Thursday, July 29, 2010

Sylvia Learns About The Cumbres and Toltec Railroad

By Anne Sullivan

No one greeted me on my return from a long weekend away from Swingle Canyon. No sign of Sylvia. No Gordo sleeping in one of his inherited beds. Feeling lonely, I staggered into the house carrying five plastic bags holding treasures from Wal-Mart, Target and TJ Maxx, having seized the dentist visit to Albuquerque as a chance to shop. After six more trips, I was down to unloading the dirty laundry and towels when Sylvia emerged from the dry stream bed with wagging tail.
“About time,” I said, reaching down to pat her shaggy back.
“So where did you go, boss, and why?” she asked.
“I went to Albuquerque to the dentist and then continued on to Chama for the New Mexico Outdoor Writers and Photographers Conference,” I answered while carrying in the last load with Sylvia following me.
“Did you miss me and did you have a good time?”
“Somewhat and very good.”
“What did you do in Chama?”
“Mostly we ate. One big meal after another.”
“I like to eat,” she informed me unnecessarily. “You should have taken me with you. Why didn’t you?”
“The trip involved hours of driving and you hate to sit in a moving vehicle. Besides, I stayed at campgrounds where they take a dim view of dogs who bark all night.”
“That shows a marked lack of foresight. I should think they’d like to be warned of imminent danger.”
“Imminent, perhaps, but not imaginary. I daresay it shows good sense not to have barking dogs in a campground.”
“Did you do anything other than eat in Chama?” Sylvia was quick to change the subject.
“Yes, we rode the Cumbres and Toltec Railroad.”
“You did? I thought I heard on TV that it was broken.”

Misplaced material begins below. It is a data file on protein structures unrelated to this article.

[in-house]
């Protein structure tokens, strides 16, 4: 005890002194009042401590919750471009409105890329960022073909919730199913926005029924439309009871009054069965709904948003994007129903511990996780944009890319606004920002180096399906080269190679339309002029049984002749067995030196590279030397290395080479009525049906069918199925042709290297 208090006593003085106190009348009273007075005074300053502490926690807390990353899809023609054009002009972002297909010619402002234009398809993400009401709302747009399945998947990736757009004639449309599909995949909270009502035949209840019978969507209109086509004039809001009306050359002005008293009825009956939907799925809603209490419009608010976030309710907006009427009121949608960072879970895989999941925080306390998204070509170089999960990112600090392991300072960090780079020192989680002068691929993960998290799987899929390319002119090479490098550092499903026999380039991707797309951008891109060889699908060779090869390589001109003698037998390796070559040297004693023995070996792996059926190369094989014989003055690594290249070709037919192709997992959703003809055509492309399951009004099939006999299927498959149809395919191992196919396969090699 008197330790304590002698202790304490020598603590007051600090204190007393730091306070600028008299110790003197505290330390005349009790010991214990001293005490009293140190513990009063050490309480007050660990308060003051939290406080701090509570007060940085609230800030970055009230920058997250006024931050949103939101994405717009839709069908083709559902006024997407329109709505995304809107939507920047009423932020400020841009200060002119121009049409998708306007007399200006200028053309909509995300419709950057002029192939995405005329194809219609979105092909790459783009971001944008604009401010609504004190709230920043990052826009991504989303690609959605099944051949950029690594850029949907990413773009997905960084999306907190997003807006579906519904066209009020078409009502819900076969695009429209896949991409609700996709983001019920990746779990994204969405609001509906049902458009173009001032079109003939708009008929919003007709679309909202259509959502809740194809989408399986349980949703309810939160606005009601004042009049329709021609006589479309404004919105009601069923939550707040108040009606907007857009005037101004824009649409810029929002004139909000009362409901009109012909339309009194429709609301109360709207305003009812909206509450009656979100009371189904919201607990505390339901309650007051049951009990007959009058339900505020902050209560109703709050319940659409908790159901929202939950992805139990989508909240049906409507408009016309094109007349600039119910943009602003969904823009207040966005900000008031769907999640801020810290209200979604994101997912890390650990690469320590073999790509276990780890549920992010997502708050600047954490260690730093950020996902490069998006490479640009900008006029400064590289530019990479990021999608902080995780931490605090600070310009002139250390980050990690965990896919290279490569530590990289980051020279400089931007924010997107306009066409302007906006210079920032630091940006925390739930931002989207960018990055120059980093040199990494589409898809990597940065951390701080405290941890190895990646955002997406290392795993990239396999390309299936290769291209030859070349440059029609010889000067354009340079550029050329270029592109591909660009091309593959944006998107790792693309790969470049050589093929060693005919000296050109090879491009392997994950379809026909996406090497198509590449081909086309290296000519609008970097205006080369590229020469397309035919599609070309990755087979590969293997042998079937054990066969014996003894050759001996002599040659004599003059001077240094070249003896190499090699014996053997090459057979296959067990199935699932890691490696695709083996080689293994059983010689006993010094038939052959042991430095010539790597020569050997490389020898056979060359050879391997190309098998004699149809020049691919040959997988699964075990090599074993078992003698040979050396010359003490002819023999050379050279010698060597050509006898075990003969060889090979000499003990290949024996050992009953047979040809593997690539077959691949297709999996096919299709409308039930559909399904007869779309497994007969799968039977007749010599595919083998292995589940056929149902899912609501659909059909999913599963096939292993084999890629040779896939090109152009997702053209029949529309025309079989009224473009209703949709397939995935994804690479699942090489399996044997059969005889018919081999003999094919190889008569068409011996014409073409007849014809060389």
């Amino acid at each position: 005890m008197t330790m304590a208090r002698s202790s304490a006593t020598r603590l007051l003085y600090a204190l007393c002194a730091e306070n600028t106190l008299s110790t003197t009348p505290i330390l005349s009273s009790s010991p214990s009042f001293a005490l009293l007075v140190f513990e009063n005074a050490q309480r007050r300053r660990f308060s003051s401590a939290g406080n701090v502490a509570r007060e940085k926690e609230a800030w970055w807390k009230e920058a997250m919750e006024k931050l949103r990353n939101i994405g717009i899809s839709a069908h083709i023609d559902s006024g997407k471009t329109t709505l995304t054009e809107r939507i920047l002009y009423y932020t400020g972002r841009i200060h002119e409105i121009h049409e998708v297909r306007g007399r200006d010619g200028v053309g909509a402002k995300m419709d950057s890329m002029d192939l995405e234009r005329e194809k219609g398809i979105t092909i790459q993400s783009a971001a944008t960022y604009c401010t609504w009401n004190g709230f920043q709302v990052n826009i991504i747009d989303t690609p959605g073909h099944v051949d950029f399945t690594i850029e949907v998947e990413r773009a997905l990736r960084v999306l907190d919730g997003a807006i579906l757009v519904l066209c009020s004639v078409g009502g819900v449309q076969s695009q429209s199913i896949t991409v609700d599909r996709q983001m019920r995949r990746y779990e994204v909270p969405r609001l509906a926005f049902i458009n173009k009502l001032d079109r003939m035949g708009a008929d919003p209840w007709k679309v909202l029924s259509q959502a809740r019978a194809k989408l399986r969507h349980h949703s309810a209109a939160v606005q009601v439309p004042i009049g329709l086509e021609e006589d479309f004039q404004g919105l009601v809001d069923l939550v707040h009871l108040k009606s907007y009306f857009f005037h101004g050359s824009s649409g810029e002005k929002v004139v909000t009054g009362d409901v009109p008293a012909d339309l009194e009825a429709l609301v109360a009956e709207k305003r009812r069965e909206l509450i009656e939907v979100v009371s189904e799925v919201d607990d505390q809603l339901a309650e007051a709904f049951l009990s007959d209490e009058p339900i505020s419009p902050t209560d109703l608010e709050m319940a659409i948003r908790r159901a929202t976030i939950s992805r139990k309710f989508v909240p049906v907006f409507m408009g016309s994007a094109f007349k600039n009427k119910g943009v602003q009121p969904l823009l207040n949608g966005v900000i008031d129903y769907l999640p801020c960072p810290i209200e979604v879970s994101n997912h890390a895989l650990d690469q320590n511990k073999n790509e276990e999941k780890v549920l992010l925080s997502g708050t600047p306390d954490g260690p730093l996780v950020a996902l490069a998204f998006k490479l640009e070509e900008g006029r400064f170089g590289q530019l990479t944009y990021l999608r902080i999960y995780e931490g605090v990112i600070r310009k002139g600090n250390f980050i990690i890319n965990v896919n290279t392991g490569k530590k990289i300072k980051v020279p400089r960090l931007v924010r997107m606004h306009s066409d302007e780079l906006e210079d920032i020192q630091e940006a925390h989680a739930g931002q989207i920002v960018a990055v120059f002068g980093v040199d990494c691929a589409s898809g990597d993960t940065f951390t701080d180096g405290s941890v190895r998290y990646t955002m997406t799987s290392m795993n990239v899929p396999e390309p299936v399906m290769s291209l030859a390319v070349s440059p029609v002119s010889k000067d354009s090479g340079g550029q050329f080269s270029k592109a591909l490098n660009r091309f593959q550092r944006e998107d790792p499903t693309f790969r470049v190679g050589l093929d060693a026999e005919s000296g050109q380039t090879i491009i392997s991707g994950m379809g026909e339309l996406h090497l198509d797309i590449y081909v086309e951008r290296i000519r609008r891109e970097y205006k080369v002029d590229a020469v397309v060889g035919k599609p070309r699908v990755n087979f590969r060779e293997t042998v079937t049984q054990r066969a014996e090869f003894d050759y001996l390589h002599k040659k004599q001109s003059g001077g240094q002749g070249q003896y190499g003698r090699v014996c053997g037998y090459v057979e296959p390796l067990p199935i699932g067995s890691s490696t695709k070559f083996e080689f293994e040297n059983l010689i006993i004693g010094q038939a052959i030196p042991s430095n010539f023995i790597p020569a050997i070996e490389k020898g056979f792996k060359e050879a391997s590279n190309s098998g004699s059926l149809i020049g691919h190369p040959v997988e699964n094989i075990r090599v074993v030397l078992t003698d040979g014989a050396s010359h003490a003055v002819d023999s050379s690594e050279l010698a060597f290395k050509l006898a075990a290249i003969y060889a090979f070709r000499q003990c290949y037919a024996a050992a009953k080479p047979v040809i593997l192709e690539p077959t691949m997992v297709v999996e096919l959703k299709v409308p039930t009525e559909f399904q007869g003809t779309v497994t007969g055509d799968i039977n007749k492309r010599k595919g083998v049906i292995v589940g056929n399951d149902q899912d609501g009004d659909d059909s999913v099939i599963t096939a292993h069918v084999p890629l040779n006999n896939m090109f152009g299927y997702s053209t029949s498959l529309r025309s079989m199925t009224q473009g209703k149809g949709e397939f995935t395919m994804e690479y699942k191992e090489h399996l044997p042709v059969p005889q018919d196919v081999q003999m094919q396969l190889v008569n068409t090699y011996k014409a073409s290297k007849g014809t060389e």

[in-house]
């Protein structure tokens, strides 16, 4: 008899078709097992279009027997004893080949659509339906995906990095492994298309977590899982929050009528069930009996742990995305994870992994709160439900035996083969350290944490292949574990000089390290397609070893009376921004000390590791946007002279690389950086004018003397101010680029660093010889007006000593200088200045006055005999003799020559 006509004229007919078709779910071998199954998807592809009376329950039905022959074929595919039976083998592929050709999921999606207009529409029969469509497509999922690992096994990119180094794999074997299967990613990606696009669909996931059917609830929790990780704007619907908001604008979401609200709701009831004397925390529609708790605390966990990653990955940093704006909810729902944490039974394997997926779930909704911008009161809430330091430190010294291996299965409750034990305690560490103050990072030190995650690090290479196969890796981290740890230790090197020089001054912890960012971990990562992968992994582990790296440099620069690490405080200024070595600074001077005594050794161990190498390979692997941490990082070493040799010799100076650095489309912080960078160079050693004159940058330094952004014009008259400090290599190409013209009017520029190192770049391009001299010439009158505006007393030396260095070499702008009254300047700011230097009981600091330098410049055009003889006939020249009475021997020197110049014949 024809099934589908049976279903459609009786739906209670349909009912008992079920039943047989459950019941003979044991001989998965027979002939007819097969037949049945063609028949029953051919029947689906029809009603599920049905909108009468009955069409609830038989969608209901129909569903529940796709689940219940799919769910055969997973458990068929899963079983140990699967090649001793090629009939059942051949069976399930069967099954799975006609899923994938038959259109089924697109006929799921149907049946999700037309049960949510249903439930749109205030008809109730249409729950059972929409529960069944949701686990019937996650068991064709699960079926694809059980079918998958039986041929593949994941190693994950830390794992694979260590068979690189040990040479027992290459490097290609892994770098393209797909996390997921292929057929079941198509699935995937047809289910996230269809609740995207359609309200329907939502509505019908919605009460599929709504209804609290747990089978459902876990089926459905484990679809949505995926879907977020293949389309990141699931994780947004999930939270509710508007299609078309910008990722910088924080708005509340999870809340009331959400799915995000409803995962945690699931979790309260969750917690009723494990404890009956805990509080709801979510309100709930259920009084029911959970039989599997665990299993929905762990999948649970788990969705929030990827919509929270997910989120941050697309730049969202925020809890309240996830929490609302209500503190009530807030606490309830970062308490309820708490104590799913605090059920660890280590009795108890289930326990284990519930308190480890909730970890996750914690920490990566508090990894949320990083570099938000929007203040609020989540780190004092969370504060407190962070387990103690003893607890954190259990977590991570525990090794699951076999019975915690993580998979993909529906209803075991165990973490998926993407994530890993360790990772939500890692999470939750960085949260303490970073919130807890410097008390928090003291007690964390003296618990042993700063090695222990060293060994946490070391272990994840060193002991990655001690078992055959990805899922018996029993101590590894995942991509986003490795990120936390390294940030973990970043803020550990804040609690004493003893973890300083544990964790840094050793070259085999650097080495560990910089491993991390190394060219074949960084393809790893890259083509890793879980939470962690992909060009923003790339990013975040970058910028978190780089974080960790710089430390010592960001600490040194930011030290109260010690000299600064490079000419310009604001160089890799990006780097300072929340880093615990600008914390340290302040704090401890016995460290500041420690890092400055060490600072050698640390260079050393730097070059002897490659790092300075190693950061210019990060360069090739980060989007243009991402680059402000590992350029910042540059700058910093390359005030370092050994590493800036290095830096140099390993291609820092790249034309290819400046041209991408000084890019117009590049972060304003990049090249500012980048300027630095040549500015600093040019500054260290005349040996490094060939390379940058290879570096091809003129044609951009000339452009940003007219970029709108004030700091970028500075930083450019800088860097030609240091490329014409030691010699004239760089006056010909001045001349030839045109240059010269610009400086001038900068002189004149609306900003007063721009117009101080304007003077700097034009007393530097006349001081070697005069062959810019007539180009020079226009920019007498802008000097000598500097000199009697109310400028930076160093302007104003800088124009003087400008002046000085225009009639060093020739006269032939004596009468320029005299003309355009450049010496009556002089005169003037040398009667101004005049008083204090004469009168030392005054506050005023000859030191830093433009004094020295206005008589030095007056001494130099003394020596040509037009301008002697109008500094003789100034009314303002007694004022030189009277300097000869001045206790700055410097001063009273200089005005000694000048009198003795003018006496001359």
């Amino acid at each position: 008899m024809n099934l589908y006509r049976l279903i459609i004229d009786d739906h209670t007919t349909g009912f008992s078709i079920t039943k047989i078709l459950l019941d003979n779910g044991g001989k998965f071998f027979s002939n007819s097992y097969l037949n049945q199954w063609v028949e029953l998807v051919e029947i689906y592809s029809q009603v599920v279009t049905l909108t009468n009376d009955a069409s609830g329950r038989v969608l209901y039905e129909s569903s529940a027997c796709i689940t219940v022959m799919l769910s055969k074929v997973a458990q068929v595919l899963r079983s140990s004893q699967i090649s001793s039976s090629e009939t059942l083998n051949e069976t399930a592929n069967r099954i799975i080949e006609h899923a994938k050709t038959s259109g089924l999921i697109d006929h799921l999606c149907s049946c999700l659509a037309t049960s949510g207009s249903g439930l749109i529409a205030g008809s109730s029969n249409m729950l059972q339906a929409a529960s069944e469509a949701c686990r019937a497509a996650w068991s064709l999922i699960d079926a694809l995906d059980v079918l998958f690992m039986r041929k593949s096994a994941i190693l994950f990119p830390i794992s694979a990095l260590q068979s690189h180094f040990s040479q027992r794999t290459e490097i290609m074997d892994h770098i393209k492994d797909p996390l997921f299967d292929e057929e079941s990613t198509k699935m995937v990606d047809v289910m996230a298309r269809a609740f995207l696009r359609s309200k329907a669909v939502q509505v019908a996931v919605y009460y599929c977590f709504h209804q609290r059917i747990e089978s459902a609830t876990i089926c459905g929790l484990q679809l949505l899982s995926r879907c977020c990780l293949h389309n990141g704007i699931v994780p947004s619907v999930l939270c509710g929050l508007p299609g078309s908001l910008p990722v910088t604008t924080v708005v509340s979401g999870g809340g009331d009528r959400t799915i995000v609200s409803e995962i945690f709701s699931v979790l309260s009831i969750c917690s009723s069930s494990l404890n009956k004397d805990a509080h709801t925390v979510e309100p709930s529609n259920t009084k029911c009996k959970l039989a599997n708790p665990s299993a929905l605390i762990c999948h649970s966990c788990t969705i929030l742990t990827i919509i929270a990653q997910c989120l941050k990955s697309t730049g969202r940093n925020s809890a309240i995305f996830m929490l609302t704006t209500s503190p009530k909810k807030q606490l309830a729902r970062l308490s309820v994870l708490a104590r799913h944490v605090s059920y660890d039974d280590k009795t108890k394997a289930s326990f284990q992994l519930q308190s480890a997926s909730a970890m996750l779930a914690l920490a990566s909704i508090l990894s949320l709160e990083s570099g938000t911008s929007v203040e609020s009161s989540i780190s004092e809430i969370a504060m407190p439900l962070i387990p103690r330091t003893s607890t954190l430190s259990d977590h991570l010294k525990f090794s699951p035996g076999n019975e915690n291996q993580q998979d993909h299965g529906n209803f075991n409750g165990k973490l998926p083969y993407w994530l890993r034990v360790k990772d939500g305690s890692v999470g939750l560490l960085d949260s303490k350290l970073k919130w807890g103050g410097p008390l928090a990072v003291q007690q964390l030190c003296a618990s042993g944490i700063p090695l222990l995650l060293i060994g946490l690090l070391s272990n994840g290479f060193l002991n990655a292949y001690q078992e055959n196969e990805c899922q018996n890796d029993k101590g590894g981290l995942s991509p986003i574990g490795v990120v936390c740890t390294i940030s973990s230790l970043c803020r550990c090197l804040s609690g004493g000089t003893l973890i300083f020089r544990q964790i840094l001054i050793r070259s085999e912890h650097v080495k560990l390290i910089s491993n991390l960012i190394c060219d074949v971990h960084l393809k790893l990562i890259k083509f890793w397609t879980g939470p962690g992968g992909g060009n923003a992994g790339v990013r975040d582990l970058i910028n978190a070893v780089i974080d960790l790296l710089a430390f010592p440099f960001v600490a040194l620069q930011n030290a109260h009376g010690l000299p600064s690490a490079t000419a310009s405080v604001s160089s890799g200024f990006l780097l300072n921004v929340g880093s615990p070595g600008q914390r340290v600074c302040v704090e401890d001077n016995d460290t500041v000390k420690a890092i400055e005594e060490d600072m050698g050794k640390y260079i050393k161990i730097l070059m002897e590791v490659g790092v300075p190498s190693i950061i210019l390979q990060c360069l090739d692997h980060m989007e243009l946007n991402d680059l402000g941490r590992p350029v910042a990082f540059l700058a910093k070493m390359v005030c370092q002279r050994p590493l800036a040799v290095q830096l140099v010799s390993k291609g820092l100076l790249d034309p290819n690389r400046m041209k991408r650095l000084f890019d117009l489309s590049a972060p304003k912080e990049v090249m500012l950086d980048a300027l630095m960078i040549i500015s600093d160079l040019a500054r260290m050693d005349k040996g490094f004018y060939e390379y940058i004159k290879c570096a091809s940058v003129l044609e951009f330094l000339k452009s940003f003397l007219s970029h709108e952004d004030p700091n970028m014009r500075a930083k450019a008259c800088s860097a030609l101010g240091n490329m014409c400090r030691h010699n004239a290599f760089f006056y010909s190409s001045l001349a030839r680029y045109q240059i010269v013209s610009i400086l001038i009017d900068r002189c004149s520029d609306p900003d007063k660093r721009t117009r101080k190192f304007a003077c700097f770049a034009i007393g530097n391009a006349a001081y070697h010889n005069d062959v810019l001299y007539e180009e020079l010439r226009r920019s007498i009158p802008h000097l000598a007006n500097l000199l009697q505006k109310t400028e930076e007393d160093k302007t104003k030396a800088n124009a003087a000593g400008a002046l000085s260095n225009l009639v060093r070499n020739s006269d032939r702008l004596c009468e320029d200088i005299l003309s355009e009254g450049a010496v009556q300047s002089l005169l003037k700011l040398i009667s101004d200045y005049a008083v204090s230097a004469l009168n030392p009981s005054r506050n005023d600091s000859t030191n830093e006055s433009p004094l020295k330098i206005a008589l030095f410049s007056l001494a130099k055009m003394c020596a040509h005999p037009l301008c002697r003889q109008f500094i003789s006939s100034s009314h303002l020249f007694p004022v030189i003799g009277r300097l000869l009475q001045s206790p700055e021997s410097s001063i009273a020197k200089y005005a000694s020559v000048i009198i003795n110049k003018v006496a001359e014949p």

“One bridge is indeed broken but that one is very close to Chama. The ride now starts or ends, depending on which way you’re going, at Cumbres Pass and is a little shorter than it was. Buses take you to or pick you up from the Pass.”
“What was the train ride like?” she asked, sitting down to scratch.
“It’s a very old train that has a steam engine from 1902 and runs on narrow gauge track. The passenger cars are replicas of the original cars of the late 1800s. The railroad reached Chama in 1880. It’s all very historical. Everything has been or is in the process of being restored. And what’s more, there’s actually a small car that follows the train to put out any live embers. It’s called a fire car and carries one man, water and a hose.”
“That sounds like fun,” she paused in scratching to remark.
“I thought so, too. Oh, and the scenery was absolutely gorgeous. We started at Antonito in Colorado and went through mountains and rocks, passing by old unused bunkhouses and water towers, all to the accompaniment of different train whistles.”
“Did you get any pictures?”
“I took a bunch but I don’t think they’ll be very good. Even though we went very slowly, about 8 to 12 miles an hour, it was a very bumpy ride.”
“I like driving slowly so I’m sure I would have liked the train ride,” she insisted.
“No, you wouldn’t have. We went through several very dark tunnels. It was also a very long ride – - from 10 in the morning until 4 in the afternoon.”
“That’s a long time indeed. Didn’t you get hungry?”
“Yes, but just when I thought I couldn’t stand it anymore around 1 p.m. we reached the halfway point in Osier and got off to eat a huge meal: turkey, dressing, mashed potatoes and gravy, green beans, a warm roll and the best chocolate cake I’ve ever eaten.”
“I really would have liked that.”
“You’re not allowed to eat chocolate. It’s not good for dogs.”
“That reminds me. I’m hungry. You didn’t by any chance bring some of that meal home for me, did you?”
“Sorry, no refrigeration so I was forced to eat it all myself. However, I did stop in Grants and bought you some Iams biscuits. You like them.”
“I do, but they’re not very exciting. Just the same, I’d better try them out to see that you got your money’s worth.”
After I’d handed her a biscuit, I asked, “And what did you do here while I was gone?”
“Nothing much. Slept a lot. Oh, and Gordo killed a chipmunk for you.”
“I know. I saw it on the porch when I came in.”
“You might want it for dinner.”
“Another night,” I said.

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